Tag: audience


Marketers Need A People Lens

In last week’s #Brandchat, someone asked why I use the term “audience” to describe a set of customers in my book You Get What You Give instead of “consumers.” The answer is simply mindset. 

I believe that many of the recent blunders and bad behaviors by brands are an unfortunate casualty of marketers’ mindsets about their customers. They think of their customers as “consumers,” a set of automatons that just click “like” and comment when asked or told to do so. They try to take advantage of user behaviors. Unfortunately, by acting purely to benefit their brands’ “health metrics,” they often find themselves in the middle of a PR storm because they have upset people. Continue reading “Marketers Need A People Lens” »

Good Content Spreads

Why Good Marketing Spreads on the Internet

We all know that Al Gore invented the Internet to connect people from all over the world. So, if the Internet is for connecting, why do so many businesses fail to achieve this goal? Some may not know the recipe for marketing success. Others may not know how to tell their brand’s story.  While many still think that going viral is the key to success.


The main reason businesses don’t connect? They don’t take a holistic view of all of the many web channels. They don’t realize that…the web is a living, breathing, integrating machine.

To get a holistic view, let’s start with the basics. Okay?

1. The web is alive.

The Internet is alive and well. Just like Frankenstein. But a lot less scary. small_3126384890

If you’re a small business, don’t be scared to make an impact. Respect the digital medium. And make it come alive by repeating the famous quote of Regis McKenna: “marketing is everything and everything is marketing.”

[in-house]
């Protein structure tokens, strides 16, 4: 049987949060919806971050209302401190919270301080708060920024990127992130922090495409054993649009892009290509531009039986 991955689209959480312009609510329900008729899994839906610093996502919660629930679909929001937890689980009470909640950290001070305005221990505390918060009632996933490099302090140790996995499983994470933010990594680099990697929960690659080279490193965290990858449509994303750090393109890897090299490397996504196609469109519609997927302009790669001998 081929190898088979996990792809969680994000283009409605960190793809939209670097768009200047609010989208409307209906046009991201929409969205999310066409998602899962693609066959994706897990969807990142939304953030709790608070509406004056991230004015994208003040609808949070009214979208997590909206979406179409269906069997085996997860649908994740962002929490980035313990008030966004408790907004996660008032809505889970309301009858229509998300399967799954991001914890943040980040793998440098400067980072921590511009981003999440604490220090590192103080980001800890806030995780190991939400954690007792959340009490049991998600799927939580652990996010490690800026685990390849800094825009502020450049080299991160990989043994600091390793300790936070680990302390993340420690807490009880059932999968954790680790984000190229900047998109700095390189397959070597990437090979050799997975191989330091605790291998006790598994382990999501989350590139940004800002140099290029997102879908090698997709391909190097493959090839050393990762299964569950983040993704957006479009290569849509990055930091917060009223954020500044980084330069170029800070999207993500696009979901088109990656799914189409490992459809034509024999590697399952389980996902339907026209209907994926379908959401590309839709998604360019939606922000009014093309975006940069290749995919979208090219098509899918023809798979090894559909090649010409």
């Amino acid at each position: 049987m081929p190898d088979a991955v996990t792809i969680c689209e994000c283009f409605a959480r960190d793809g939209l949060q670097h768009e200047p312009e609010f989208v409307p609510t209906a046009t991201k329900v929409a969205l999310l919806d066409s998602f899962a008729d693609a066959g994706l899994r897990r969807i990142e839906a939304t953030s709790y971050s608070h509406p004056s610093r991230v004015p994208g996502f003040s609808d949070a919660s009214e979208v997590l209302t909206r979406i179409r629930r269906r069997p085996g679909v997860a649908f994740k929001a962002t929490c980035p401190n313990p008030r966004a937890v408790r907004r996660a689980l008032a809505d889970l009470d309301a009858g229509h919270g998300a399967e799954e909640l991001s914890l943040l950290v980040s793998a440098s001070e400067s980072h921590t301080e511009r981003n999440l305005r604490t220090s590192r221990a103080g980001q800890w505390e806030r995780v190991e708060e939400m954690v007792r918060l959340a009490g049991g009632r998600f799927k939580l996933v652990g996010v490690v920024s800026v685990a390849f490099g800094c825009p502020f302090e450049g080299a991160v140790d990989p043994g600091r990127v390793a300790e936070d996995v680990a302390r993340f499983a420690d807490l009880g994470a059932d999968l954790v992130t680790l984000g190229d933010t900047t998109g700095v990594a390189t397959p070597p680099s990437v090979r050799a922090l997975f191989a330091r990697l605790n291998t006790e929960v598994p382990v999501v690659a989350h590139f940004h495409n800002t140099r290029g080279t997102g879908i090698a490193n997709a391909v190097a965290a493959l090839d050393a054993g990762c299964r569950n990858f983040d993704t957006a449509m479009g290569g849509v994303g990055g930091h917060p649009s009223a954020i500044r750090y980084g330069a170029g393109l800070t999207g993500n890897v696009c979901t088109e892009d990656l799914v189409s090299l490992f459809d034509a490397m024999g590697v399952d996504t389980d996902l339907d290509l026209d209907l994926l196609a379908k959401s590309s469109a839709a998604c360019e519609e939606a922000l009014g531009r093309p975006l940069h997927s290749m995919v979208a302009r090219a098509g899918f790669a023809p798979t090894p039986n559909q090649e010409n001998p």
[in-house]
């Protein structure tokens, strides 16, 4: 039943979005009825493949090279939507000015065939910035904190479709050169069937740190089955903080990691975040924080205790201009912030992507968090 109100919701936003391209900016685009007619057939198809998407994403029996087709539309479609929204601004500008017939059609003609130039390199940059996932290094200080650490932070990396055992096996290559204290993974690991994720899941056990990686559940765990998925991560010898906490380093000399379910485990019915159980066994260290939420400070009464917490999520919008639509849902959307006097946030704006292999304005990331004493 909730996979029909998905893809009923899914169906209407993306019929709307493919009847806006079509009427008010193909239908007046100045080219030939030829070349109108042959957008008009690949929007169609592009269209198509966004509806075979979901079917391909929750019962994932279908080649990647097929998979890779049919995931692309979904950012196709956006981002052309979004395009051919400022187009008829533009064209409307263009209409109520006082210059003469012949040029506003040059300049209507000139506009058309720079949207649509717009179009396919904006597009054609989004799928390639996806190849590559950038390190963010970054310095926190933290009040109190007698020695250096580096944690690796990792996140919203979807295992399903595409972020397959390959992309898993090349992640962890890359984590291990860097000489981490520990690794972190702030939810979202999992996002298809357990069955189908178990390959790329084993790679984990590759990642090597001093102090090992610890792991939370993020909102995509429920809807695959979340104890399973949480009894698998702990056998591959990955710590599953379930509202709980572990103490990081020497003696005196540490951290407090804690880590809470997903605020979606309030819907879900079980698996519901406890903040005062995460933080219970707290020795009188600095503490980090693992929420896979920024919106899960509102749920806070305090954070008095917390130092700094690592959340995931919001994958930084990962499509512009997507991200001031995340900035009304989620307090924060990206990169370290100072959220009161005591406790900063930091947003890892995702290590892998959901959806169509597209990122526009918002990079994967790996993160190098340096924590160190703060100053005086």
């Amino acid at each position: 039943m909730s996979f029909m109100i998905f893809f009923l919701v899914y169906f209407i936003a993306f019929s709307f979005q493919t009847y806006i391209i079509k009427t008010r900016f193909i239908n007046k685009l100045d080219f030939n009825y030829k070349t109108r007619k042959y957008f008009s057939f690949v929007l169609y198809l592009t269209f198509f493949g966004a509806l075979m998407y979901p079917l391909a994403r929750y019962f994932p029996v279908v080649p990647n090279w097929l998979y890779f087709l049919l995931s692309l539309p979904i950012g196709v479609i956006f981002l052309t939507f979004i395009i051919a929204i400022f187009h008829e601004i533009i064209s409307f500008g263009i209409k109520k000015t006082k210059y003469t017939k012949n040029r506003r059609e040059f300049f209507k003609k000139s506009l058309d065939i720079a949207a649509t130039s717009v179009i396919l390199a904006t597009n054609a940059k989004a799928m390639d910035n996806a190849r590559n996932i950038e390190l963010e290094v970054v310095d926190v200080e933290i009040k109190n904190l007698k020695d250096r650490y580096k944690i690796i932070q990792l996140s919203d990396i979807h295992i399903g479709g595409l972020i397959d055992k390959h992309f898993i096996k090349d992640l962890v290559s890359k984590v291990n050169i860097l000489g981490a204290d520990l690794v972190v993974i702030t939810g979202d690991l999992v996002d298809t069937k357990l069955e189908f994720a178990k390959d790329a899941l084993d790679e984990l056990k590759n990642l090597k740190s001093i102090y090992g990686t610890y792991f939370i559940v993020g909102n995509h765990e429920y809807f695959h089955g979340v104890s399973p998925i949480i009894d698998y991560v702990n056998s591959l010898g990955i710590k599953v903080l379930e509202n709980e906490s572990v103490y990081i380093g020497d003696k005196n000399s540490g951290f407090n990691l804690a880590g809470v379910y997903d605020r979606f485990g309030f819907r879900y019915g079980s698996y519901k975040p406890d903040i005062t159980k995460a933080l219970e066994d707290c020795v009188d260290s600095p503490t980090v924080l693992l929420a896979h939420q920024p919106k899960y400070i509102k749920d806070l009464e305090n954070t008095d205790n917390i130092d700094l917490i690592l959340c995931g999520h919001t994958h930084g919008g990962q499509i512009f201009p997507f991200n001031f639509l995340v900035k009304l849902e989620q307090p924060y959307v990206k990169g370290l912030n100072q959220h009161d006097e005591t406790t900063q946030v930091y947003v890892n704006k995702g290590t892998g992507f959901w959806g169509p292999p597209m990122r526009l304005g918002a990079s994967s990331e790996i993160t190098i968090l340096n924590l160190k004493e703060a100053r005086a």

Here are a few other tips:

  • Learn how to communicate in an honest, authentic way that resonates with your audience. If you don’t have time to learn, or can’t do this yourself, hire a specialist.
  • Paint your walls with colorful content.  And no, this doesn’t mean create a beautiful logo (although that always helps). It’s more along the lines of creating engaging experiences within every interaction you have with your customers. It goes a long way.
  • Don’t shout to your customers. Talk to them like they’re people. After all, they are human, right? No? Then you belong at the end of the internet.

2.    The web is ubiquitous

You can’t go anywhere without seeing the Facebook, Twitter, or YouTube logos. They’re everywhere. Which is why your business needs to be everywhere (that makes sense for your business).

If your business does not yet have social media accounts, work with a marketing or media agency to get up and running. Here are a few basic ways to stand out and get off the ground:

  • Create a custom landing page for Facebook
  • Get a Twitter custom background and secure your Twitter handle with the name of your company (do it right after you read this post! need help? just ask!)
  • Being ubiquitous does not mean repeating the same updates on each different channel. It’s great that you created a shortcut for yourself. Awesome. But therein lies the problem. Each social media platform has its own, unique way of communicating – which is why you should not link your Twitter account with your Facebook, or vice versa. (more on this in the next post!)

3. The web is informal

In college, we learned how to use big words. Yep, just like ubiquitous. The reality? It’s not that impressive with Google at our fingertips. Unless you’re an SAT company (and even then!), don’t try to impress your customers with big words. It’s better to be authentic than academic [tweet this!]



Here’s how to be casual, cool, and collected:

  • Write to the reading level of a 5th grader on the web. Yes, Wrinkle in Time style. This may or may not require 5th grade humor (use at your own discretion)
  • Informal does not mean lazy. I repeat: Informal does not mean lazy. Being informal requires a lot more work than being formal. Why? It’s about doing more with less. This takes…work! Lots of it.
  • Informal can still mean academic. You can offer an academic approach minus the academic style. There’s a difference. An academic approach educates and informs, without being unnecessarily wordy. Kinda like this post, eh?

Why do you think things spread on the Internet? Please comment below.


dgray_xplane (creative commons)

foxtongue (creative commons)

bruno postle

This post originally appeared on the Vocus blog.

Delivering Message

3 Rules for Delivering Your Passion